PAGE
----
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600 hospitalized with COVID-19 in North Carolina, virus rate soars

The North Carolina Department of Health and Human Services updates COVID-19 data each week, monitoring hospitalizations and virus particles in sewage water.

Hospital data from Wednesday, September 13 showed that more than 600 people statewide are currently hospitalized with COVID-19, a 29% increase from last week. Wastewater data shows the virus rate is the second highest so far this year.

While high, the numbers are still much lower than pandemic levels.

New vaccine against COVID-19 approved

Some Americans may be able to receive their next COVID vaccines on Wednesday.

It is also recommended that everyone 6 months and older receive the flu vaccine, and eligible individuals should receive the RSV vaccine. RSV vaccines are approved for people age 60 and older, and the drugs are approved to prevent RSV in infants and young children. Parents of infants and people ages 60 and older should talk to their medical provider for more information about RSV prevention.

The most effective type of mask remains the N-95 version.

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As cases rise, Durham County Public Health encourages the community to take the following steps to protect themselves against COVID-19:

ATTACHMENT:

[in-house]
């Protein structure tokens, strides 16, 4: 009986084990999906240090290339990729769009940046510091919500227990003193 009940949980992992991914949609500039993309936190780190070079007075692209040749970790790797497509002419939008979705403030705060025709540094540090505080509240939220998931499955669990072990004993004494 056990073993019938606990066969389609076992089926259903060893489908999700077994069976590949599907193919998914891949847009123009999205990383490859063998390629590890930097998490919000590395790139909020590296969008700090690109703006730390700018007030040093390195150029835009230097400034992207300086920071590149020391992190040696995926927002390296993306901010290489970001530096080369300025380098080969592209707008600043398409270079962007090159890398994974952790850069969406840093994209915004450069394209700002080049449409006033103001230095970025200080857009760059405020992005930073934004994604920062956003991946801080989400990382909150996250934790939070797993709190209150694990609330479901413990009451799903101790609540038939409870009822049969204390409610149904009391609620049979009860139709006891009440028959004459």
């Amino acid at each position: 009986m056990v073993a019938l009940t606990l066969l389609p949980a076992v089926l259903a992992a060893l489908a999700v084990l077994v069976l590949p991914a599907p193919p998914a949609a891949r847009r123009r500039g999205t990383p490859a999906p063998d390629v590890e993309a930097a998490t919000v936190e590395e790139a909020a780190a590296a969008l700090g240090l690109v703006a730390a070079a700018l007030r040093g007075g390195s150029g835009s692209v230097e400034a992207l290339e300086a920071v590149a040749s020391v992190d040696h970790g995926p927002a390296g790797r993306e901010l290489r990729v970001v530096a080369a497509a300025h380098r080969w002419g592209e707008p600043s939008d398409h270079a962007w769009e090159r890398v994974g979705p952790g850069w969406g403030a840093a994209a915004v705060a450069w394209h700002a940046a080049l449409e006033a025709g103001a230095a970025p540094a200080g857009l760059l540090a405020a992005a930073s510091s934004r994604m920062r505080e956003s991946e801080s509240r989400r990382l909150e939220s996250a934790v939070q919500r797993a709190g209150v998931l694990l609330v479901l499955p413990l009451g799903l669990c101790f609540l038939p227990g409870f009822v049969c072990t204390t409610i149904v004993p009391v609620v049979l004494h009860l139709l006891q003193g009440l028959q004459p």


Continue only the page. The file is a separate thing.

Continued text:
• Stay up to date on COVID-19 vaccines.
  • Get tested. Everyone who has symptoms of COVID-19 or has recently been exposed to COVID-19 should get a COVID-19 test.
  • Wear masks. Masks provide an extra layer of protection against COVID-19 and are recommended after exposure, when caring for someone sick, when community spread is high, and more. CDC guidance on the use and care of face masks can be found here.
  • Follow CDC guidelines if you have been exposed to or tested positive for COVID-19. If you have been exposed to COVID-19, wear a mask for a full 10 days and get tested five days after exposure. If you test positive for COVID-19, stay home and away from others for at least five days and wear a mask for at least 10 days. It is also important to isolate yourself if you have symptoms but have not yet received your COVID-19 test results.

Starting in May 2023, doctors and laboratories are no longer required to report COVID-19 cases to the state health department. As a result, case counts are no longer reported by the North Carolina Department of Health Human Services and are not available for reporting in our data dashboard above.

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